Multiple Sclerosis: Diagnosis (Nursing)

by Prof. Lawes

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    00:00 Now, when it comes to diagnosis of MS, I'm going to talk about four main areas.

    00:05 When it comes to blood test, we really don't have as good of ideas we'd like to right now, but it's coming.

    00:12 We do do some blood tests that will help rule out other diseases with symptoms that are similar to MS, but that's about the best we have right now.

    00:20 Hopefully, soon, we'll have some specific test that will go for specific biomarkers that are associated with MS, but they're not quite ready for prime time yet.

    00:30 So, we have blood tests that will predominantly rule out other disorders that are similar to MS.

    00:36 We can do a spinal tap or a lumbar puncture.

    00:39 And this can show us abnormalities and antibodies that are associated with MS.

    00:43 So, it can also help us rule out if the patient is having some kind of infection or other condition.

    00:49 Hey, you're picking up a theme here? Look, there's really not a blood test that says, "You have MS." It just says you don't have these other things that we think could look like MS.

    00:59 When we talk about a spinal tap, they can show us some abnormalities and antibodies, but it can also help us say, "Oh, yeah. Your symptoms aren't caused by this." So, we can rule out infections or other conditions.

    01:11 So, the first two tests look at body fluids, right? We're looking at blood tests and then we're looking at a spinal taps, we're looking at cerebral spinal fluid.

    01:19 The next two tests are ones that we perform on the patient.

    01:23 So, an MRI can reveal areas of MS lesions on brain or the spinal cord.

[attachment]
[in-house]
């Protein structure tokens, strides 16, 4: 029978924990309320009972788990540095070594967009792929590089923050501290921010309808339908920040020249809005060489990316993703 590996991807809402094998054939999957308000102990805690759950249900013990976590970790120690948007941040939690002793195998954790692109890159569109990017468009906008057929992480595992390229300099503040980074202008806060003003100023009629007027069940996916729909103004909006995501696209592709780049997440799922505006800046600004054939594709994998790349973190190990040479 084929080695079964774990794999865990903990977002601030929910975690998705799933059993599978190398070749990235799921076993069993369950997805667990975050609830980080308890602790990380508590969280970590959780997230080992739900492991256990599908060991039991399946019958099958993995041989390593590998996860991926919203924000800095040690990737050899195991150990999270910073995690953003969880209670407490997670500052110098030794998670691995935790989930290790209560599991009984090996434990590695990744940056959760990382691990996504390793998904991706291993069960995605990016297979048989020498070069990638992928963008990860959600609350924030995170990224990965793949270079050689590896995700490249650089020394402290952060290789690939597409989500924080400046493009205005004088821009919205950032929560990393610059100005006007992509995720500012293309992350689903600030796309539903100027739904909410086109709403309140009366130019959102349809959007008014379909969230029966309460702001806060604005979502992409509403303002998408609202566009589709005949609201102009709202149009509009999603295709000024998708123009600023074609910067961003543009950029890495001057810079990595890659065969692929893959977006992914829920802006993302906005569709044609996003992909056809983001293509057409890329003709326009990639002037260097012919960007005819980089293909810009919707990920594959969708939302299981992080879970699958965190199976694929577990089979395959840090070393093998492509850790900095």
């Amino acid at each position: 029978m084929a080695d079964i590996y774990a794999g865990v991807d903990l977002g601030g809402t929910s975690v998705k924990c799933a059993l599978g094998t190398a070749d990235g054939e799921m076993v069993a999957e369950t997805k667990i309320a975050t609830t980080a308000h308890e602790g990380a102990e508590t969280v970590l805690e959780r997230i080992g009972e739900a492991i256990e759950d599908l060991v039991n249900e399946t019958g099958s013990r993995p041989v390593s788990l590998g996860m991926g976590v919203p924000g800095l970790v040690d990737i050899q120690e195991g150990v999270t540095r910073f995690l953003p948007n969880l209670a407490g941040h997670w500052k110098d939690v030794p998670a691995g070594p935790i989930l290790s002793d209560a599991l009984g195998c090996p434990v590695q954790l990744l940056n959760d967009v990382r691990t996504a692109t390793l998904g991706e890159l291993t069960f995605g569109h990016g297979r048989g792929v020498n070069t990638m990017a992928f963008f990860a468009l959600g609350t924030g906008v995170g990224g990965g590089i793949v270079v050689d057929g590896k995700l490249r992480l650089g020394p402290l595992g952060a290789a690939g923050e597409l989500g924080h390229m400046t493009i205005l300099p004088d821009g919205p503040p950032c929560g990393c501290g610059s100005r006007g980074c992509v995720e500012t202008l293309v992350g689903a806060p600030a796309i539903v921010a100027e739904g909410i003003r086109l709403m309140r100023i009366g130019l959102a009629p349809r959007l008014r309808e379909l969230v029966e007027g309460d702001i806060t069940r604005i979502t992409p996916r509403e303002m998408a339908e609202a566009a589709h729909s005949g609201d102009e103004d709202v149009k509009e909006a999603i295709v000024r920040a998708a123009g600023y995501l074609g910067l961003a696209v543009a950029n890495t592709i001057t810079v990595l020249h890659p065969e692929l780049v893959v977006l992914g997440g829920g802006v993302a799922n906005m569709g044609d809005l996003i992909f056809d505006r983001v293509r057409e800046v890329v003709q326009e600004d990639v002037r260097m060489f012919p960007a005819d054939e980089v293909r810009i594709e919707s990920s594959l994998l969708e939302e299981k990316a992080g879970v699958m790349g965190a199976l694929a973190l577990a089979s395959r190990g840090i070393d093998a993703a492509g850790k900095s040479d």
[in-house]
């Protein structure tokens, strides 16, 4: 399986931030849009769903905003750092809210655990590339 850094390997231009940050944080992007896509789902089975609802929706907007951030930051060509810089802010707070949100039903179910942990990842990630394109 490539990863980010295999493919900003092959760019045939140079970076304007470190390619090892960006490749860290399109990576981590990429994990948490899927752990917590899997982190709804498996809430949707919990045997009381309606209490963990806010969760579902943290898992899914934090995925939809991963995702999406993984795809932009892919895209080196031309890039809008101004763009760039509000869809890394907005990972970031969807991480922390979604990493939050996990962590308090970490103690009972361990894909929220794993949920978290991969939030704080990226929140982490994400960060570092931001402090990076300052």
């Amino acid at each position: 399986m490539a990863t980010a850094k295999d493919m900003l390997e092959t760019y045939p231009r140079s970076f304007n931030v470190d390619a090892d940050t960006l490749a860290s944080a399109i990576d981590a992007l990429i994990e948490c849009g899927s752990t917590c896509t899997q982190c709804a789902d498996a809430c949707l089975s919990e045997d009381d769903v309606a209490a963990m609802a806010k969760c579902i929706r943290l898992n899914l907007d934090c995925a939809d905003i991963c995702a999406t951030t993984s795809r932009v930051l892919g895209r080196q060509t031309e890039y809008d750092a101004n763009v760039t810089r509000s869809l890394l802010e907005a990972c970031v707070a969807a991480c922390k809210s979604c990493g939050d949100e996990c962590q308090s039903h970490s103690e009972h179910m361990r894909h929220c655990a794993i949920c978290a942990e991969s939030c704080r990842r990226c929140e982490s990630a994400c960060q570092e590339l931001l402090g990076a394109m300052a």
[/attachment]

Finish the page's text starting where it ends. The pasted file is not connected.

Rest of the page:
01:29 Now, if we inject in their IV a contrast material, it really highlight those lesions, and we can look at the disease, especially if they're in an active phase.

    01:39 So, the first two tests, we're looking at body fluids.

    01:42 These two tests are things that we will roll the patient into to do the test.

    01:47 So, MRI can show us lesions, particularly if we use contrast dye in an active phase of the disease.

    01:53 Now, the last one is just fun to say.

    01:55 Evoke to potential tests.

    01:57 It just sounds very regal.

    01:58 It is pretty cool, though, because they can record electrical signals produced by the nervous system in response to stimuli.

    02:05 So, these electrodes will measure how quickly the information travels down your nerve pathways.

    02:10 Okay, cool, but stop and think for just a minute.

    02:15 Why in the diagnosis of MS am I looking at how quickly information travels down your nerve pathways? Because MS scars the myelin sheath in the CNS, that means that it interrupts those transmissions.

    02:30 That makes sense then.

    02:32 That's why the MRI and the evoked potential tests are really helpful.

    02:36 Now, see if you can stop and remember, what's the name of the two body fluid tests that we can also do to help us rule out other things than MS? Cool.

    02:47 Blood and a lumbar puncture.

    02:50 Good work.

    02:51 Every time you stop, pause, and recall with us, you're really helping your brain grasps these concepts at a deeper level.

    About the Lecture

    The lecture Multiple Sclerosis: Diagnosis (Nursing) by Prof. Lawes is from the course Chronic Neurological Disorders (Nursing).

    Included Quiz Questions

    1. Blood tests
    2. Spinal fluid
    3. Urine
    4. Saliva
    5. Synovial fluid
    1. It measures the speed of a nerve impulse in response to stimuli.
    2. It highlights lesions that can indicate a disease in an active state.
    3. It can help rule out antibodies associated with another disease.
    4. It will reveal biomarkers specific to the disease.

    Author of lecture Multiple Sclerosis: Diagnosis (Nursing)

     Prof. Lawes

    Prof. Lawes

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